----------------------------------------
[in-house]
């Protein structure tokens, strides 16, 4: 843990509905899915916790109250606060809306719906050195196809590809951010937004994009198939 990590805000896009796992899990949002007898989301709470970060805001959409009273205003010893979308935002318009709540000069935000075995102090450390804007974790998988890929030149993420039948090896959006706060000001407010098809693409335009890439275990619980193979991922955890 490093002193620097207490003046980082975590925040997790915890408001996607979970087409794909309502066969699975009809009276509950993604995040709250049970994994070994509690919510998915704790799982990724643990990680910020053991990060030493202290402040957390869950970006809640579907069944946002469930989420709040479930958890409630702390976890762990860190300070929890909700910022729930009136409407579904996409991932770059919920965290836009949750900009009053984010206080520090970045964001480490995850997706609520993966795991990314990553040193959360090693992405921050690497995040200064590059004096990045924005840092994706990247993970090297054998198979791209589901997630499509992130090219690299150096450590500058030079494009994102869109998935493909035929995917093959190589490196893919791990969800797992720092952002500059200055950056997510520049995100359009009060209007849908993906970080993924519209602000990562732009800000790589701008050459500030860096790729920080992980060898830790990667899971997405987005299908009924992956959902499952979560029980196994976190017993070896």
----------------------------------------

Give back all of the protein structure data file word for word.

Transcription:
[in-house]
């Protein structure tokens, strides 16, 4: 843990509905899915916790109250606060809306719906050195196809590809951010937004994009198939 990590805000896009796992899990949002007898989301709470970060805001959409009273205003010893979308935002318009709540000069935000075995102090450390804007974790998988890929030149993420039948090896959006706060000001407010098809693409335009890439275990619980193979991922955890 490093002193620097207490003046980082975590925040997790915890408001996607979970087409794909309502066969699975009809009276509950993604995040709250049970994994070994509690919510998915704790799982990724643990990680910020053991990060030493202290402040957390869950970006809640579907069944946002469930989420709040479930958890409630702390976890762990860190300070929890909700910022729930009136409407579904996409991932770059919920965290836009949750900009009053984010206080520090970045964001480490995850997706609520993966795991990314990553040193959360090693992405921050690497995040200064590059004096990045924005840092994706990247993970090297054998198979791209589901997630499509992130090219690299150096450590500058030079494009994102869109998935493909035929995917093959190589490196893919791990969800797992720092952002500059200055950056997510520049995100359009009060209007849908993906970080993924519209602000990562732009800000790589701008050459500030860096790729920080992980060898830790990667899971997405987005299908009924992956959902499952979560029980196994976190017993070896």